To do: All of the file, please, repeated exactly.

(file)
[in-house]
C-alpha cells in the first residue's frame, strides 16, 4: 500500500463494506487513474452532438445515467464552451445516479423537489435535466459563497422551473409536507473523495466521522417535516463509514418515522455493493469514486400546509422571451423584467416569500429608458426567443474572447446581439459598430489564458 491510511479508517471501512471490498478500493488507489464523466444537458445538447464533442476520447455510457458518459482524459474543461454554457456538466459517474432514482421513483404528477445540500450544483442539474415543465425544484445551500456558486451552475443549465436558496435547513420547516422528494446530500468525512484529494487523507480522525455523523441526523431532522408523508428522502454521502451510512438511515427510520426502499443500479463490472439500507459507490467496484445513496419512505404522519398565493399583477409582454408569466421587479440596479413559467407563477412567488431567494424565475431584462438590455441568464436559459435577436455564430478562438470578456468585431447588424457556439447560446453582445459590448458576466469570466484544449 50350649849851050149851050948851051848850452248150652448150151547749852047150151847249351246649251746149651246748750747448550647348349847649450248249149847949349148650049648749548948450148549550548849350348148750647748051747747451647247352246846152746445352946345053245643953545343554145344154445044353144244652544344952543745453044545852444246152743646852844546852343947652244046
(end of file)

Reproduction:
[in-house]
C-alpha cells in the first residue's frame, strides 16, 4: 500500500463494506487513474452532438445515467464552451445516479423537489435535466459563497422551473409536507473523495466521522417535516463509514418515522455493493469514486400546509422571451423584467416569500429608458426567443474572447446581439459598430489564458 491510511479508517471501512471490498478500493488507489464523466444537458445538447464533442476520447455510457458518459482524459474543461454554457456538466459517474432514482421513483404528477445540500450544483442539474415543465425544484445551500456558486451552475443549465436558496435547513420547516422528494446530500468525512484529494487523507480522525455523523441526523431532522408523508428522502454521502451510512438511515427510520426502499443500479463490472439500507459507490467496484445513496419512505404522519398565493399583477409582454408569466421587479440596479413559467407563477412567488431567494424565475431584462438590455441568464436559459435577436455564430478562438470578456468585431447588424457556439447560446453582445459590448458576466469570466484544449 50350649849851050149851050948851051848850452248150652448150151547749852047150151847249351246649251746149651246748750747448550647348349847649450248249149847949349148650049648749548948450148549550548849350348148750647748051747747451647247352246846152746445352946345053245643953545343554145344154445044353144244652544344952543745453044545852444246152743646852844546852343947652244046